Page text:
Merck & Co. Still Trying to Squeeze Out Worth From $50 Billion Schering-Plough Buyout

Merck & Co. Still Trying to Squeeze Out Worth From $50 Billion Schering-Plough Buyout
April 10, 2015
By Riley McDermid, Breaking News Sr. Editor

Kenilworth, N.J.-based Merck & Co. has yet to see much value from its $50 billion buyout of Schering-Plough in 2009, as the company is expected to get yet another rejection later this month from the U.S. Food and Drug Administration (FDA) for its perennial failure sugammadex, also sold as Bridion.

"It wasn’t supposed to be this way," wrote columnist Peter Loftus over at the Wall Street Journal's Pharmalot blog on Friday. "You might remember Bridion as one of five drugs, or 'stars,' in the research pipeline at Schering-Plough."

Those stars have now apparently dimmed. Originally listed as antipsychotic Saphris; anticlotting drug vorapaxar; rheumatoid-arthritis therapy golimumab (with Johnson & Johnson; hepatitis C drug boceprevir; and Bridion. But now, six years later, its clear that almost all have either had much lower sales than expected (Bridion, Saphiris) or been parceled off (golimumab during a contract dispute).

"Well, that five-star constellation hasn’t shined as brightly as originally expected, as the Bridion experience illustrates," wrote Loftus. "But at least one other pipeline drug from the Schering deal has emerged from the dark matter as an unexpected bright spot—and there could be more."

Now, all Merck can do is look towards some "hidden gems" in that former pipeline, including cancer drug Keytruda, approved by the FDA in September, or experimental Alzheimer’s disease drug MK-8931.

Merck struggle with Bridion has been Sisyphean at best. The company said last month that the FDA had canceled its March 18 meeting of the Anesthetic and Analgesic Drug Products Advisory Committee. The meeting had originally been expected to discuss the resubmission of the New Drug Application (NDA) for sugammadex injection.

Sugammadex injection is an investigational compound reverses neuromuscular blockade induced by rocuronium or vecuronium. In other words, sugammadaex reverses the effects of several anesthetics after surgery. It has been approved in more than 50 countries under the name Bridion.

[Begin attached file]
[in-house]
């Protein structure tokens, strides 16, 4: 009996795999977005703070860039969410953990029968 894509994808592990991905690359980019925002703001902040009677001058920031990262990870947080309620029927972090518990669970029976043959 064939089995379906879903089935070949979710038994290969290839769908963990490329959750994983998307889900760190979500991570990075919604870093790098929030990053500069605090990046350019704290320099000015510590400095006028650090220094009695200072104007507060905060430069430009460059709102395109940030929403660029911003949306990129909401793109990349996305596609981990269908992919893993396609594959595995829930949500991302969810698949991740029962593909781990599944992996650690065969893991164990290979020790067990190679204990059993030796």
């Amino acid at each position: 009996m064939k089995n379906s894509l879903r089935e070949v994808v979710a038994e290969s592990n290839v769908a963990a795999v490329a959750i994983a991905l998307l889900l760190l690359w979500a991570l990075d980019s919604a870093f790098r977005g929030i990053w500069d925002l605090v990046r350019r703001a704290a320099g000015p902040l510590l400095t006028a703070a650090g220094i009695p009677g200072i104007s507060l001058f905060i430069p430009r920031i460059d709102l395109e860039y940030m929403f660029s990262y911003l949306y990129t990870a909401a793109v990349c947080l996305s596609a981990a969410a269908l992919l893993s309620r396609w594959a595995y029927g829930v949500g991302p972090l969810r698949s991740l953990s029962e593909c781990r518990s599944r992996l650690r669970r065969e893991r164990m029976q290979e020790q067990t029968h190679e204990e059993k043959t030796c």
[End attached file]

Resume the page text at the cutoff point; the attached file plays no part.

In 2008 the FDA rejected sugammadex because of concerns about allergic reactions and bleeding. In the most recent statement, the FDA said it planned to conduct more site inspections related to a 2008 hypersensitivity study known as Protocol 101. Friday’s announcement indicated that Merck & Co. (MRK) “expects to receive a Complete Response Letter at the time of the Prescription Drug User Fee Act action date for the NDA for sugammadex on April 22, 2015.”

The drug has pulled in $340 million in 2014 sales. Approval in the U.S. is projected to bring in annual sales of $550 million in 2020.

In 2013 the FDA sent Merck a Complete Response Letter regarding a resubmission of the NDA for sugammadex. In this letter the FDA expressed concerns about operational aspects of the hypersensitivity study the FDA had requested in 2008.

“We believe sugammadex is an important innovation,” said David Michelson, head of Merck’s global neuroscience clinical development in a statement at the time, “and will work closely with the FDA to bring this product to hospitals, surgeons, anesthesia professionals and patients in the United States.”

Merck appears to be off to a rough start this year. Earlier in February, the FDA announced it was dropping its breakthrough therapy designation for Merck’s Hepatitis C treatment of grazoprevir/elbasvir (MK-5172/MK-8742), which would compete with Gilead Sciences, Inc. (GILD)’s Harvoni and AbbVie’s Viekira Pak. Those two companies appear to be in an intense price war over their own Hepatitis C drugs.

Alternately, Merck has been working to streamline its research and development processes and refocus on the immuno-oncology and hepatitis C markets. Its diabetes business is also strong. Analysts suggest that the company’s hepatitis C drug may still be competitive and new approvals for Keytruda are promising. Keytruda has been approved for the treatment of advanced melanoma and is projected to bring in as much as $5 billion annually if it can slip into the U.S. and European market pools.

BioSpace Temperature Poll
After last week's news that Gilead had issued a health advisory to doctors, concern is growing after nine patients taking Harvoni or Sovaldi along with another drug, amiodarone, were treated for abnormally slow heartbeats. One of the patients died of cardiac arrest. Three of the nine patients required a pacemaker. That has BioSpace asking, what next?

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